Nine Tips for Those Leading Public Prayer
Public prayer plays an important role in the life of the church. From the earliest days, the people of God have gathered for prayer:
- “And they devoted themselves to the apostles’ teaching and the fellowship, to the breaking of bread and the prayers” (Acts 2:42).
- “When he realized this, he went to the house of Mary, the mother of John whose other name was Mark, where many were gathered together and were praying” (Acts 12:12).
- “I desire then that in every place the men should pray, lifting holy hands without anger or quarreling” (1 Tim 2:8).
- Justin Martyr described early Christian worship in this way: “Then we all rise together and pray, and, as we before said, when our prayer is ended, bread and wine and water are brought, and the president in like manner offers prayers and thanksgivings, according to his ability, and the people assent, saying Amen; and there is a distribution to each, and a participation of that over which thanks have been given, and to those who are absent a portion is sent by the deacons.”
Prayer continues to play a very important role in the public worship of the church. Congregations have the autonomy to structure the worship assembly as they see fit, but in nearly every congregation where I have worshiped, at least two prayers are offered in every assembly (on the Lord’s Day that number would rise to include prayers said around the Lord’s Supper). Because we Christian men find ourselves needing to lead the church in prayer, I want to offer some suggestions for how best to pray in public.
Remember to Whom you pray
You are praying to no one except God himself. “the smoke of the incense, with the prayers of the saints, rose before God from the hand of the angel” (Rev 8:4). As you lead the congregation in prayer, you are going before the very throne of God himself. Being in the presence of God demands reverence and holiness and honor.
Remember for whom you are praying
You are not standing before the congregation to pray a solitary prayer. Instead, you are standing before the congregation to lead them in prayer. Take time to consider what needs to be said to unify the church in prayer.
Remember for whom you need to pray.
There are members and friends who are sick and shut-in, there are member who are struggling, there are world leaders who deal with difficult situations, there are preachers of the Gospel who need strength and support, and there are many others who merit prayer. If you are forgetful as I am, you may need to use a bulletin to pray for members by name.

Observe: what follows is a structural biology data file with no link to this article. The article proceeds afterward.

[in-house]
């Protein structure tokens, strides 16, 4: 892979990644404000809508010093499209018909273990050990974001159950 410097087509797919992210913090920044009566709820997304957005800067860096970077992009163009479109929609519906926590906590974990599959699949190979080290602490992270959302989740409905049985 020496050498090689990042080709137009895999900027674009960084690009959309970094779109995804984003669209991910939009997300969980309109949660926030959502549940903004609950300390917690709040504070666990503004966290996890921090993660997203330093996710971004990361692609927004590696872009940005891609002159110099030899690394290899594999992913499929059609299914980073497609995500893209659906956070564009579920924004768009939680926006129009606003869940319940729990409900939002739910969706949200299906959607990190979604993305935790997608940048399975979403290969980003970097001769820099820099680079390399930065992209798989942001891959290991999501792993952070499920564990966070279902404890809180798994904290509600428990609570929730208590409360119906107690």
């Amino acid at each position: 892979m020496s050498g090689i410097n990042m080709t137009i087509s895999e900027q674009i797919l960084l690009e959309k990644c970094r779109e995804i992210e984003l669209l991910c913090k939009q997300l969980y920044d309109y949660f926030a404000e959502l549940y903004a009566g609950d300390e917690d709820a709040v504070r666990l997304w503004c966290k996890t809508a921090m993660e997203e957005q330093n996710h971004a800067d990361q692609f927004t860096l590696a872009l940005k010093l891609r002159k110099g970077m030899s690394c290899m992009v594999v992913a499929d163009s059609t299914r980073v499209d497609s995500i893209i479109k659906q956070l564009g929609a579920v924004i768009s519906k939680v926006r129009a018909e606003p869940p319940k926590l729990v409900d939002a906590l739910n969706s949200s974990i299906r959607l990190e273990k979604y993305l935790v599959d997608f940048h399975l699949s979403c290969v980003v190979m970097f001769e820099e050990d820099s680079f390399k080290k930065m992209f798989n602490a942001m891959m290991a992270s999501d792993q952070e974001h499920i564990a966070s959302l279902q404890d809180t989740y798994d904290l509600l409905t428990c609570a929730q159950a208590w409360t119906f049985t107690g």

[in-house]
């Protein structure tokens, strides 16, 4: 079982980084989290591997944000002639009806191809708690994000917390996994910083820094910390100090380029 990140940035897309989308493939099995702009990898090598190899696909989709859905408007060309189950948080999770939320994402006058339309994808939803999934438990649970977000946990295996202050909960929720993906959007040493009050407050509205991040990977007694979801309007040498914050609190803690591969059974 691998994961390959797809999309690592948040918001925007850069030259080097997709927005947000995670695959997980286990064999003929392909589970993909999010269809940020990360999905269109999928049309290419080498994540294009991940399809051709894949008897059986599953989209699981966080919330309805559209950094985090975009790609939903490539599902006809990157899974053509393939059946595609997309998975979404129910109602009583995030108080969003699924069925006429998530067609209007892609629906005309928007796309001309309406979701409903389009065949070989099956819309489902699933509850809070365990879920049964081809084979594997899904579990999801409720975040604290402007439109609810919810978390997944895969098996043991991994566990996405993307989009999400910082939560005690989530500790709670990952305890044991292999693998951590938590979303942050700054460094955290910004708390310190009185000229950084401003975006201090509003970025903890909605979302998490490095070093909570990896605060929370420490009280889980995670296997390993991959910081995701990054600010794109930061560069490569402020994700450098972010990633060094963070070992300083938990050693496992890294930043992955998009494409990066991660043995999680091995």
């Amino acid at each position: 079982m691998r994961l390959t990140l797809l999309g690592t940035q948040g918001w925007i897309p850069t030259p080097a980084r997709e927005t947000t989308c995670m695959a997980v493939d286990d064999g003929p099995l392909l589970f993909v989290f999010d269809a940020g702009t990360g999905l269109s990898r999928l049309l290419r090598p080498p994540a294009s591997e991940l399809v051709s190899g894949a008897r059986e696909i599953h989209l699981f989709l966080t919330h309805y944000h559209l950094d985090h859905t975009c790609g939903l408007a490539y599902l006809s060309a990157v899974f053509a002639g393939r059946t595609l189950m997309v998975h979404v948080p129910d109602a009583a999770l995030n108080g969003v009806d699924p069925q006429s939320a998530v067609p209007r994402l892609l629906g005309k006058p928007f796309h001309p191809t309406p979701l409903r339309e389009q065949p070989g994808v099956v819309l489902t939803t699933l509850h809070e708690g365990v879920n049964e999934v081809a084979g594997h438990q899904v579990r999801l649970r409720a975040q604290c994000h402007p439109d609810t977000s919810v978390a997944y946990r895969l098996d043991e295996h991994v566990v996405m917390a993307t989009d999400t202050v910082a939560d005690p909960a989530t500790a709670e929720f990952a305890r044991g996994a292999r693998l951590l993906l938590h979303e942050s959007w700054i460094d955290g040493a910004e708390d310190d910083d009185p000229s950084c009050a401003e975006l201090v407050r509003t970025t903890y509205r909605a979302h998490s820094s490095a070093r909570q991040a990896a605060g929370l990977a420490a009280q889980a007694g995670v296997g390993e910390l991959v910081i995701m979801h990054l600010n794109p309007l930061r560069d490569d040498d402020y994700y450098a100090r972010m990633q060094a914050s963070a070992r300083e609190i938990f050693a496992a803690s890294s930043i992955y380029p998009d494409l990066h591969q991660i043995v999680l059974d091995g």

If you are really to lead the congregation in prayer, the church needs to be able to hear you and follow along with you. You need to speak slowly and speak into the microphone (if there is one) so that the congregation can hear you. “If you give thanks with your spirit, how can anyone in the position of an outsider say ‘Amen’ to your thanksgiving when he does not know what you are saying? For you may be giving thanks well enough, but the other person is not being built up” (1 Cor 14:16-17): The context of Paul’s words is the speaking in Spirit-inspired tongues (which is not possible today), but the Spirit-inspired principle still applies—if someone cannot hear you pray, he or she cannot say, “Amen.”
Structure your prayer after Jesus’ Model Prayer.
In the Sermon on the Mount, Jesus gave his disciples the Model Prayer (Matt 6:5-15). Jesus structured his prayer in a form that many now call the ACTS acronym, and I encourage you to use that acronym when you pray. You can read about how to use the ACTS acronym here.
Pray from your heart.
Don’t use rote prayers which have no meaning (Matt 6:7), but pray from your heart to the Lord.
Be constant in prayer.
If you are to lead the people of God in prayer, you need to “practice.” Scripture tells us to “pray without ceasing” (1 Thess 5:17). If we are not regular in prayer, our hearts will not be attuned to God and we will have difficulty praying to God because of a lack of experience.
Don’t take a lot of time praying expounding upon Scripture; the congregation prayerfully knows the Word of God, and we can be absolutely certain that God himself knows the Word.
Always remember the gravity of your role.
This point has been made repeatedly in the above suggestions, but we need to be reminded repeatedly not only of the privilege of talking to the Lord in prayer on behalf of God’s people but the gravity of doing so.
These are just a few suggestions for praying in public. What other suggestions would you make?